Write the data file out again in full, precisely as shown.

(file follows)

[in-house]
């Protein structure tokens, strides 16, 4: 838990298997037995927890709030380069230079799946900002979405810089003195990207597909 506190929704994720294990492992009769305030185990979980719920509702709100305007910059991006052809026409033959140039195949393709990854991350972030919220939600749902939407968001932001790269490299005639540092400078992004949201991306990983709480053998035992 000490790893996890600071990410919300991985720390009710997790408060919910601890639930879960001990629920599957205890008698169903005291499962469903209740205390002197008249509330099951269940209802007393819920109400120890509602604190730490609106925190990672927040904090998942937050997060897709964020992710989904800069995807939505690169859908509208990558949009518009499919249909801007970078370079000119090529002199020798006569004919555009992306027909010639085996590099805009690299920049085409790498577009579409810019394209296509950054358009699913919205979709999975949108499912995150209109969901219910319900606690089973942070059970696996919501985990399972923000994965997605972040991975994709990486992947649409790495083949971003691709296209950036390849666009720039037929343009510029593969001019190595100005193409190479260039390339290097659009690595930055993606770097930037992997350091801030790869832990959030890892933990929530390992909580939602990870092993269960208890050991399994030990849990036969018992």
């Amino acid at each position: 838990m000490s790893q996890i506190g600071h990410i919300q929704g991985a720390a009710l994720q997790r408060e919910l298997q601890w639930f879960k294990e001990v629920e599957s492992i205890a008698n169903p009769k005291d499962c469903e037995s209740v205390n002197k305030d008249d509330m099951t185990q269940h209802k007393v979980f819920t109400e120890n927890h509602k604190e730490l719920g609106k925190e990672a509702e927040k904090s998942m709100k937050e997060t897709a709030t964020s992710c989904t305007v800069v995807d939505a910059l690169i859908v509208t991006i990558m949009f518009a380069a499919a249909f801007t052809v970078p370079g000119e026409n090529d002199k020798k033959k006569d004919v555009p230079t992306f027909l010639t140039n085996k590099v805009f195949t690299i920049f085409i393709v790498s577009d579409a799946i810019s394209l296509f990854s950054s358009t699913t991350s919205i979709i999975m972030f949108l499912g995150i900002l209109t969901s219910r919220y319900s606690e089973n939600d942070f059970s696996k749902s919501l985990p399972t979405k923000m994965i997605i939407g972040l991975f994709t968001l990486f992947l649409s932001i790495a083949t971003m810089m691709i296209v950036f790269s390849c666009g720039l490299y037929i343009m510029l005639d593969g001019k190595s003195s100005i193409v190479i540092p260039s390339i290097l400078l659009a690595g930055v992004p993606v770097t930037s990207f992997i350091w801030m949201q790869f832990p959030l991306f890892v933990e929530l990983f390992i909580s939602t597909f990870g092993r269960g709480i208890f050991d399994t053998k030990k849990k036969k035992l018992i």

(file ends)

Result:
[in-house]
């Protein structure tokens, strides 16, 4: 838990298997037995927890709030380069230079799946900002979405810089003195990207597909 506190929704994720294990492992009769305030185990979980719920509702709100305007910059991006052809026409033959140039195949393709990854991350972030919220939600749902939407968001932001790269490299005639540092400078992004949201991306990983709480053998035992 000490790893996890600071990410919300991985720390009710997790408060919910601890639930879960001990629920599957205890008698169903005291499962469903209740205390002197008249509330099951269940209802007393819920109400120890509602604190730490609106925190990672927040904090998942937050997060897709964020992710989904800069995807939505690169859908509208990558949009518009499919249909801007970078370079000119090529002199020798006569004919555009992306027909010639085996590099805009690299920049085409790498577009579409810019394209296509950054358009699913919205979709999975949108499912995150209109969901219910319900606690089973942070059970696996919501985990399972923000994965997605972040991975994709990486992947649409790495083949971003691709296209950036390849666009720039037929343009510029593969001019190595100005193409190479260039390339290097659009690595930055993606770097930037992997350091801030790869832990959030890892933990929530390992909580939602990870092993269960208890050991399994030990849990036969018992």
């Amino acid at each position: 838990m000490s790893q996890i506190g600071h990410i919300q929704g991985a720390a009710l994720q997790r408060e919910l298997q601890w639930f879960k294990e001990v629920e599957s492992i205890a008698n169903p009769k005291d499962c469903e037995s209740v205390n002197k305030d008249d509330m099951t185990q269940h209802k007393v979980f819920t109400e120890n927890h509602k604190e730490l719920g609106k925190e990672a509702e927040k904090s998942m709100k937050e997060t897709a709030t964020s992710c989904t305007v800069v995807d939505a910059l690169i859908v509208t991006i990558m949009f518009a380069a499919a249909f801007t052809v970078p370079g000119e026409n090529d002199k020798k033959k006569d004919v555009p230079t992306f027909l010639t140039n085996k590099v805009f195949t690299i920049f085409i393709v790498s577009d579409a799946i810019s394209l296509f990854s950054s358009t699913t991350s919205i979709i999975m972030f949108l499912g995150i900002l209109t969901s219910r919220y319900s606690e089973n939600d942070f059970s696996k749902s919501l985990p399972t979405k923000m994965i997605i939407g972040l991975f994709t968001l990486f992947l649409s932001i790495a083949t971003m810089m691709i296209v950036f790269s390849c666009g720039l490299y037929i343009m510029l005639d593969g001019k190595s003195s100005i193409v190479i540092p260039s390339i290097l400078l659009a690595g930055v992004p993606v770097t930037s990207f992997i350091w801030m949201q790869f832990p959030l991306f890892v933990e929530l990983f390992i909580s939602t597909f990870g092993r269960g709480i208890f050991d399994t053998k030990k849990k036969k035992l018992i």